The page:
Electricity, Utilities Could be Shut Off at Government Facilities Due to Budget Standoff: Official | NBC Chicago
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Electricity, Utilities Could be Shut Off at Government Facilities Due to Budget Standoff: Official

While much state money is being spent through state laws and court orders, without a budget there isn't authority to make other payments

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    Illinois Secretary of State Jesse White announced Monday that his office will suspend mailing some reminders to the public because of the budget standoff, news that followed warnings from his office of other problems like the possibility that the electricity could be shut off at the Capitol.

    Gov. Bruce Rauner, a Republican, and the Democrat-controlled Legislature have not agreed on a state budget for the fiscal year beginning July 1. While much state money is being spent through state laws and court orders, without a budget there isn't authority to make other payments.

    White sent Rauner a letter last week outlining issues related to missed payments, including his concerns that utility companies might shut off service at the Capitol and other facilities.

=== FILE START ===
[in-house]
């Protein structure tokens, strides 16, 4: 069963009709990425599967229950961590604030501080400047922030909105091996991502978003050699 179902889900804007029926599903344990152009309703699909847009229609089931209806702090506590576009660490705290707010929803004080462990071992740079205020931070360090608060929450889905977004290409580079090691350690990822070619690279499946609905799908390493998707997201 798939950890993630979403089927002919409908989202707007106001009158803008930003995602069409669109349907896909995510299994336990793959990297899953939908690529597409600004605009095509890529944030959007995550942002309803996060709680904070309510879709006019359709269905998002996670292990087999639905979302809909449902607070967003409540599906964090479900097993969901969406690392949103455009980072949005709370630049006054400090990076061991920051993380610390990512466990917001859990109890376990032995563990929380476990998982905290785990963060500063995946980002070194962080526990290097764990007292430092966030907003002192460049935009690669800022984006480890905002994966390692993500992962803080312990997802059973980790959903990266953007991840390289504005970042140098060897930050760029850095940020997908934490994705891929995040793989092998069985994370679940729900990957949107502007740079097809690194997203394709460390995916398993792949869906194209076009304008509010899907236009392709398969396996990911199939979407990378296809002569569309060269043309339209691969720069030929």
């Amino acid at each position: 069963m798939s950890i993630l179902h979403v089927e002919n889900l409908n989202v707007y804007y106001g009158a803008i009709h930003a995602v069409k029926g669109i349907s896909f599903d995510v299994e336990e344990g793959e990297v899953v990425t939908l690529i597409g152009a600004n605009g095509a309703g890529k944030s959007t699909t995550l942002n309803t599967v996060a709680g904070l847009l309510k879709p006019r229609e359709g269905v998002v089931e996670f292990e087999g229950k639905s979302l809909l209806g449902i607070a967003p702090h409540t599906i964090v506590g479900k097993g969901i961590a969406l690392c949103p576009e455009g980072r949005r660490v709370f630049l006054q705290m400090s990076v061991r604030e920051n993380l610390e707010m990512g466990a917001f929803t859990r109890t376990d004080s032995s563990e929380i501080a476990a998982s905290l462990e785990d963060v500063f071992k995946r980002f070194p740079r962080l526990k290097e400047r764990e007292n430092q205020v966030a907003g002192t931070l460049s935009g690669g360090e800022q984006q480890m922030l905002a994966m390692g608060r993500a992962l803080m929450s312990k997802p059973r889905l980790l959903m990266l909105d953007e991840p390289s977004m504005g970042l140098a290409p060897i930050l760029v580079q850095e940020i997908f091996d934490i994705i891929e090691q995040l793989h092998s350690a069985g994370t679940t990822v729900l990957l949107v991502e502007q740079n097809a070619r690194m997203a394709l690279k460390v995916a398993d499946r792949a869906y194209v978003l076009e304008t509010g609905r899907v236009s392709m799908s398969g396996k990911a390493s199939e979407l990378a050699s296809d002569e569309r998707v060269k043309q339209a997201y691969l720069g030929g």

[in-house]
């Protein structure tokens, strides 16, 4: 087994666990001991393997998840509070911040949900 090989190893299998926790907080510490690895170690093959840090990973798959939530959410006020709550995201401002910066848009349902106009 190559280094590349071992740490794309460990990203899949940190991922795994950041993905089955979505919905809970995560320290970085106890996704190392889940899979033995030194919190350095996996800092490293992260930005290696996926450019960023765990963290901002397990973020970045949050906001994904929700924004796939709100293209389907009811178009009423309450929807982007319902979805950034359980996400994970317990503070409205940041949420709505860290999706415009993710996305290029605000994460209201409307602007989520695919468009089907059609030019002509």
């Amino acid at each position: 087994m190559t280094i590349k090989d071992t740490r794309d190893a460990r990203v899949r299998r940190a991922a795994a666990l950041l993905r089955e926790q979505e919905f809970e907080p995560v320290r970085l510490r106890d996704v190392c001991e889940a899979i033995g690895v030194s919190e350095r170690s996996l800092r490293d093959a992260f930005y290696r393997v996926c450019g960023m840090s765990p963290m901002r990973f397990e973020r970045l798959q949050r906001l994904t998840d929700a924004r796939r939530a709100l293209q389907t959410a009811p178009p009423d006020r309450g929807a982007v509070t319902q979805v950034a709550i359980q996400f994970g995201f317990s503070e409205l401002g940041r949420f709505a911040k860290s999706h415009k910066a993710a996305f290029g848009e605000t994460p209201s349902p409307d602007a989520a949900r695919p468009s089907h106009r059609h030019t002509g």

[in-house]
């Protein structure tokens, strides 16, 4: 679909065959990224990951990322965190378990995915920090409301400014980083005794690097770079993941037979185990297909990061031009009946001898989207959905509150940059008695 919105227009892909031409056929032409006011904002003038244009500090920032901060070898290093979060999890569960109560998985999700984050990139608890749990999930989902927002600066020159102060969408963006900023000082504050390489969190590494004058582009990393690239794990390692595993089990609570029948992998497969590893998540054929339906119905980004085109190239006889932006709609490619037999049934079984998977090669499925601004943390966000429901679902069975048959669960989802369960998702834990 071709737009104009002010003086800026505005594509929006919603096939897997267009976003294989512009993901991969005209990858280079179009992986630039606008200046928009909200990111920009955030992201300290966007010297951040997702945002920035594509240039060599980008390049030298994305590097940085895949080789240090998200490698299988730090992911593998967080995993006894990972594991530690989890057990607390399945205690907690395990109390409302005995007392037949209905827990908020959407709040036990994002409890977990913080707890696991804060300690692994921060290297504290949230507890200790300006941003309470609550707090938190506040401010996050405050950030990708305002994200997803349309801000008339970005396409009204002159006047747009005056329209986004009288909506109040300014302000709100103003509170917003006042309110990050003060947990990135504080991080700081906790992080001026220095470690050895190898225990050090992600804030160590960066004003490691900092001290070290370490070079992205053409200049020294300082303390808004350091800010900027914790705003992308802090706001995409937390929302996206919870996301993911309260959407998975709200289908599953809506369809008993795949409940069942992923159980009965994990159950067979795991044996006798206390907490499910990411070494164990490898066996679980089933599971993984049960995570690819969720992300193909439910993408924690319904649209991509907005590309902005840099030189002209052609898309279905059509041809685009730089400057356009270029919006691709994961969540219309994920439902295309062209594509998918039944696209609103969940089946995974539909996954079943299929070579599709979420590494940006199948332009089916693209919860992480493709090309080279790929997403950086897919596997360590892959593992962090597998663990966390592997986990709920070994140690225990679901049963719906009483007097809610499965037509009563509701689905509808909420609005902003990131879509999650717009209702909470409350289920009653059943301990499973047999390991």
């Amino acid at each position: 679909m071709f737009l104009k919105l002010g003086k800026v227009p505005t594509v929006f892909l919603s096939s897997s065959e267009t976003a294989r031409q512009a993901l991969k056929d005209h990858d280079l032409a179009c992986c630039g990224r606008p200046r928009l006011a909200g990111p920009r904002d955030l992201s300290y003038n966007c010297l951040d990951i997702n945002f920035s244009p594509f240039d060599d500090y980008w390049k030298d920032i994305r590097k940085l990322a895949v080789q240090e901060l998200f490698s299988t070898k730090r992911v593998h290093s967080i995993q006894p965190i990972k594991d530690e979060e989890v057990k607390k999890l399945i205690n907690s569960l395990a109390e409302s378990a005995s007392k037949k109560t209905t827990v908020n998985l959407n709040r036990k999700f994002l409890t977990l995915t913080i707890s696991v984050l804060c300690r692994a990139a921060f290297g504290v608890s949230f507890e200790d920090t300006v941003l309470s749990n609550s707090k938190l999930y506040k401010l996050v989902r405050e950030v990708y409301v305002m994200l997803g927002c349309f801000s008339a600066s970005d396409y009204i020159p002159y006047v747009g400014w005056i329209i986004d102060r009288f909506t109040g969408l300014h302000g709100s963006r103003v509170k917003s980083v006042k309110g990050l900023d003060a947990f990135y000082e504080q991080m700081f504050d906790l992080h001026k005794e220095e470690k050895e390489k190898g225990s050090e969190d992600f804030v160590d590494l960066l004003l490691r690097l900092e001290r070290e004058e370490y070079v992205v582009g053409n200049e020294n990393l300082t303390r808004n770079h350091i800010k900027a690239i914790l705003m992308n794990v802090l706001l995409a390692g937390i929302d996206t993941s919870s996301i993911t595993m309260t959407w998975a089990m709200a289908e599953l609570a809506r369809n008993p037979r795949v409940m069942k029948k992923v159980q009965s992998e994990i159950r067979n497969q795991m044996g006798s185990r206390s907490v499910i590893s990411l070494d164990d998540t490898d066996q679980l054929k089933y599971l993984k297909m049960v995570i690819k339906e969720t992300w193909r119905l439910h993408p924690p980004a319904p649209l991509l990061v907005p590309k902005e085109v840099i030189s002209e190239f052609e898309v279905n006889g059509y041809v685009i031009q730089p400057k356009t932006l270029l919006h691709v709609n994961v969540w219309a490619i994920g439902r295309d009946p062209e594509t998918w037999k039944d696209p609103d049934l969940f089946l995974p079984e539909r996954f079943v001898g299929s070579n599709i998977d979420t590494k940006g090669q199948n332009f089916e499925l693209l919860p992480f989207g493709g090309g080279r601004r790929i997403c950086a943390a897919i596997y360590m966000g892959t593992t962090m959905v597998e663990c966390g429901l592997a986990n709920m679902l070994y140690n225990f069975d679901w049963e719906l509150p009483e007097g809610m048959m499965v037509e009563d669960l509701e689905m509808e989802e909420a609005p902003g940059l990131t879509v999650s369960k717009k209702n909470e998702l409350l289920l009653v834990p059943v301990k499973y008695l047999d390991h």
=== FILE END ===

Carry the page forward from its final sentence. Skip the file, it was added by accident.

He said warnings to suspend services already have come from computer and software contract vendors, a trash pickup entity and the armored truck company that picks up millions in cash each day from secretary of state facilities. In Illinois, the secretary of state oversees driver services, maintains state records and runs security and maintenance at the Capitol.

    "Unfortunately, my office is getting to the point where our bills are no longer being paid, and this will directly impact office services to the people," White wrote in the letter. "The situation has grown critical, and we are seeking a solution to this problem."

    White announced Monday that the office will pause mailing notices for vehicle registration renewals. The move is estimated to save $450,000 a month, allowing his office to keep mailing other reminders like for license plate renewal, he said in a statement. Those who need to renew vehicle registrations will have to do so in person because the pin number needed to do so online is sent through the mail.

    He said his office will be able to continue the other mailings for a few months until the postage account is depleted. He urged lawmakers and Rauner to come up with a budget solution.

    Rauner and White spoke by phone last week, according to both offices.

    Rauner spokeswoman Lyndsey Walters said in a Monday statement that there are similar operational issues throughout state government and the governor's office is willing to help find solutions.

    "We hope he will also join us in encouraging his friends in the legislature to fulfill their constitutional obligation to pass a truly balanced budget," she said of White.

    Overtime legislative sessions on the budget have been ongoing in Springfield with little accomplished. Democrats want the first-term governor to agree to raise taxes to help close a multibillion-dollar deficit, but the governor has said he won't do so until legislators sign off on pro-business changes he wants.